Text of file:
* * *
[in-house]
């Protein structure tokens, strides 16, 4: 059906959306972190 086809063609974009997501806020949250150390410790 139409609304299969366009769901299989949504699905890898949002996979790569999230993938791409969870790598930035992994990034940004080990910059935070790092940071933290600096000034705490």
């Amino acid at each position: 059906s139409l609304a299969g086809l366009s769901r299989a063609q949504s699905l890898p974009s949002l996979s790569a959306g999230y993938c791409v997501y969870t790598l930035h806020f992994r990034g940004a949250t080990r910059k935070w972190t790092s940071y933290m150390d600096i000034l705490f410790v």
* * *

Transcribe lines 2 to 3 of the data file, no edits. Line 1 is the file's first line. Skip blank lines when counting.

């Protein structure tokens, strides 16, 4: 059906959306972190 086809063609974009997501806020949250150390410790 139409609304299969366009769901299989949504699905890898949002996979790569999230993938791409969870790598930035992994990034940004080990910059935070790092940071933290600096000034705490």
């Amino acid at each position: 059906s139409l609304a299969g086809l366009s769901r299989a063609q949504s699905l890898p974009s949002l996979s790569a959306g999230y993938c791409v997501y969870t790598l930035h806020f992994r990034g940004a949250t080990r910059k935070w972190t790092s940071y933290m150390d600096i000034l705490f410790v």